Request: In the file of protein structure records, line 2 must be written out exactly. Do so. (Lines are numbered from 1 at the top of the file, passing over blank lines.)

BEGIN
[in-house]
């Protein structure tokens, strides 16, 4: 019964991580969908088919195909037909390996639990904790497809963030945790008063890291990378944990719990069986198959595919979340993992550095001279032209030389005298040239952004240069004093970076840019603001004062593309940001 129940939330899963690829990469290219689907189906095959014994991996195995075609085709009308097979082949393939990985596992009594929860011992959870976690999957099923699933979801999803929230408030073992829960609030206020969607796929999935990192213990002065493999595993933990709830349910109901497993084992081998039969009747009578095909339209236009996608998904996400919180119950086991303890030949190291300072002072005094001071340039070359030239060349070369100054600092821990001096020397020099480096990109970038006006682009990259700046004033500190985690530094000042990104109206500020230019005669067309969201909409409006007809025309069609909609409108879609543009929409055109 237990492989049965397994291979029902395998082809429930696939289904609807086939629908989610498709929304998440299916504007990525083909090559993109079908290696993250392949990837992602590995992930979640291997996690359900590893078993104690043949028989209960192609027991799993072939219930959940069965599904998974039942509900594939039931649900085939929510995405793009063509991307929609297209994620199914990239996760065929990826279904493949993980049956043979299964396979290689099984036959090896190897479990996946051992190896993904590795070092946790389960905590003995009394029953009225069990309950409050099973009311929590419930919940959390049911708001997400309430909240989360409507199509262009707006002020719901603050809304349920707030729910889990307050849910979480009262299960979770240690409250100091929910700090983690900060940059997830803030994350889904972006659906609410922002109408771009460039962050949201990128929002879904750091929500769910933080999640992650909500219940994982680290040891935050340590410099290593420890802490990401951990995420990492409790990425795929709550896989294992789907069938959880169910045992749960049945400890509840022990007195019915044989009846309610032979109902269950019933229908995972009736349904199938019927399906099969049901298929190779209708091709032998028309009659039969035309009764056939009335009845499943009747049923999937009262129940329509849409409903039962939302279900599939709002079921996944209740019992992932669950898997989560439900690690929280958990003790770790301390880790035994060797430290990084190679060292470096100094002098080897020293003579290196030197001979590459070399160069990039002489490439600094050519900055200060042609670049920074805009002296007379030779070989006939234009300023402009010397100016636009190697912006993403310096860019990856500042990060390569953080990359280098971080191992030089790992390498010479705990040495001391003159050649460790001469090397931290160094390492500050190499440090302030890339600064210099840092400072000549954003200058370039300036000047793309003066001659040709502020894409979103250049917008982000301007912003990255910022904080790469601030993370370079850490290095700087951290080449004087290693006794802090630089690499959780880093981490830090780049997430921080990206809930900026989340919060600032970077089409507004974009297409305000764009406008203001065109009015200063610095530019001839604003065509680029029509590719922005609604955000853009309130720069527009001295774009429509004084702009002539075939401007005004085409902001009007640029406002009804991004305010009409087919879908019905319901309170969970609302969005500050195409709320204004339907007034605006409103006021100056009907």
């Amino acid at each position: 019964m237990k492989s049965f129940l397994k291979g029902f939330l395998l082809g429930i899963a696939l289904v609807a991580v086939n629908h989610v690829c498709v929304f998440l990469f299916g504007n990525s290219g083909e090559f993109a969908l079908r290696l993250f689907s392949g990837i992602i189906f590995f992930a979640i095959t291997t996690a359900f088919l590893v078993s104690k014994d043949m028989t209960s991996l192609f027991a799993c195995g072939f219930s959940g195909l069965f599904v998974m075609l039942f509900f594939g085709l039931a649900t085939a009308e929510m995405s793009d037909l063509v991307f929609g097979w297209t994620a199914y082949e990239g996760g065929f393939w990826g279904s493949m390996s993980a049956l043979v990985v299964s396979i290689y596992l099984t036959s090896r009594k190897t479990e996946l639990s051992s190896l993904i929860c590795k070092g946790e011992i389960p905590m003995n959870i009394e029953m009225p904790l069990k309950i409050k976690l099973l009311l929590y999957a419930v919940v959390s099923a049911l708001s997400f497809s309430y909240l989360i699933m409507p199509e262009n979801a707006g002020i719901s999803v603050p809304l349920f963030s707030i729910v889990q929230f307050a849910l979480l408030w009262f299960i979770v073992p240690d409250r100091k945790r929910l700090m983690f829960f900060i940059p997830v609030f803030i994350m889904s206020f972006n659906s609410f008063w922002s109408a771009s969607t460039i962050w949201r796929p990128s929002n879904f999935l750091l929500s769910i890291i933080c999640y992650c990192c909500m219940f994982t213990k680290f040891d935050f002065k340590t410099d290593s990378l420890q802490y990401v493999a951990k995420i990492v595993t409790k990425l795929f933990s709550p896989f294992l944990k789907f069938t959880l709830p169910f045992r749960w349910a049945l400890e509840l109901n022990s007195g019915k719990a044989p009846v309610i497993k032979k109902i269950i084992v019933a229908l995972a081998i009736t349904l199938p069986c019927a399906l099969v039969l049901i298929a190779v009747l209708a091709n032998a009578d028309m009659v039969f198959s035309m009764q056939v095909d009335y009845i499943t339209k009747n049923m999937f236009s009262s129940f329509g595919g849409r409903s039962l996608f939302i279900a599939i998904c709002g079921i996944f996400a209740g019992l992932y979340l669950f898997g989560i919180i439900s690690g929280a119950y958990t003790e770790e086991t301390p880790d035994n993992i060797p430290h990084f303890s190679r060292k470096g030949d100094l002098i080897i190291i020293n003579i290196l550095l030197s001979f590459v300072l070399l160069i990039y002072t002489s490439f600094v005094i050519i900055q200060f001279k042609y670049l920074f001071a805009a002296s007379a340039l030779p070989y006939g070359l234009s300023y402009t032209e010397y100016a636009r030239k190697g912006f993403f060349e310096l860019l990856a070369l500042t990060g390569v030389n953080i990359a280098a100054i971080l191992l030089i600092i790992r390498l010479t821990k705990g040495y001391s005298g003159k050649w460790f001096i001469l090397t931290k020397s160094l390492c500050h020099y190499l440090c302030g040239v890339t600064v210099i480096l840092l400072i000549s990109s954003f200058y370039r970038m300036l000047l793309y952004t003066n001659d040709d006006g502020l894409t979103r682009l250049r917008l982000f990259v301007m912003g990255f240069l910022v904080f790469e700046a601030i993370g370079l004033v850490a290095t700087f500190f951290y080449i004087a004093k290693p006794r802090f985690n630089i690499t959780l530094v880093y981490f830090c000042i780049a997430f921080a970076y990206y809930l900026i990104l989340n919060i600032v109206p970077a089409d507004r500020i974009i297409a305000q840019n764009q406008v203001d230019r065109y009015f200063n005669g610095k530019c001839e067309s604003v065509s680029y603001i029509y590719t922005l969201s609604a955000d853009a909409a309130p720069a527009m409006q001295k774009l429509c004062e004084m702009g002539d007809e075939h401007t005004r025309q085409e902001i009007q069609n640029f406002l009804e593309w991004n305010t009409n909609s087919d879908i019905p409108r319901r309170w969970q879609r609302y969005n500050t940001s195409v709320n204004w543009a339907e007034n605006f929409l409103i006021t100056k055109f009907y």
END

């Protein structure tokens, strides 16, 4: 019964991580969908088919195909037909390996639990904790497809963030945790008063890291990378944990719990069986198959595919979340993992550095001279032209030389005298040239952004240069004093970076840019603001004062593309940001 129940939330899963690829990469290219689907189906095959014994991996195995075609085709009308097979082949393939990985596992009594929860011992959870976690999957099923699933979801999803929230408030073992829960609030206020969607796929999935990192213990002065493999595993933990709830349910109901497993084992081998039969009747009578095909339209236009996608998904996400919180119950086991303890030949190291300072002072005094001071340039070359030239060349070369100054600092821990001096020397020099480096990109970038006006682009990259700046004033500190985690530094000042990104109206500020230019005669067309969201909409409006007809025309069609909609409108879609543009929409055109 237990492989049965397994291979029902395998082809429930696939289904609807086939629908989610498709929304998440299916504007990525083909090559993109079908290696993250392949990837992602590995992930979640291997996690359900590893078993104690043949028989209960192609027991799993072939219930959940069965599904998974039942509900594939039931649900085939929510995405793009063509991307929609297209994620199914990239996760065929990826279904493949993980049956043979299964396979290689099984036959090896190897479990996946051992190896993904590795070092946790389960905590003995009394029953009225069990309950409050099973009311929590419930919940959390049911708001997400309430909240989360409507199509262009707006002020719901603050809304349920707030729910889990307050849910979480009262299960979770240690409250100091929910700090983690900060940059997830803030994350889904972006659906609410922002109408771009460039962050949201990128929002879904750091929500769910933080999640992650909500219940994982680290040891935050340590410099290593420890802490990401951990995420990492409790990425795929709550896989294992789907069938959880169910045992749960049945400890509840022990007195019915044989009846309610032979109902269950019933229908995972009736349904199938019927399906099969049901298929190779209708091709032998028309009659039969035309009764056939009335009845499943009747049923999937009262129940329509849409409903039962939302279900599939709002079921996944209740019992992932669950898997989560439900690690929280958990003790770790301390880790035994060797430290990084190679060292470096100094002098080897020293003579290196030197001979590459070399160069990039002489490439600094050519900055200060042609670049920074805009002296007379030779070989006939234009300023402009010397100016636009190697912006993403310096860019990856500042990060390569953080990359280098971080191992030089790992390498010479705990040495001391003159050649460790001469090397931290160094390492500050190499440090302030890339600064210099840092400072000549954003200058370039300036000047793309003066001659040709502020894409979103250049917008982000301007912003990255910022904080790469601030993370370079850490290095700087951290080449004087290693006794802090630089690499959780880093981490830090780049997430921080990206809930900026989340919060600032970077089409507004974009297409305000764009406008203001065109009015200063610095530019001839604003065509680029029509590719922005609604955000853009309130720069527009001295774009429509004084702009002539075939401007005004085409902001009007640029406002009804991004305010009409087919879908019905319901309170969970609302969005500050195409709320204004339907007034605006409103006021100056009907």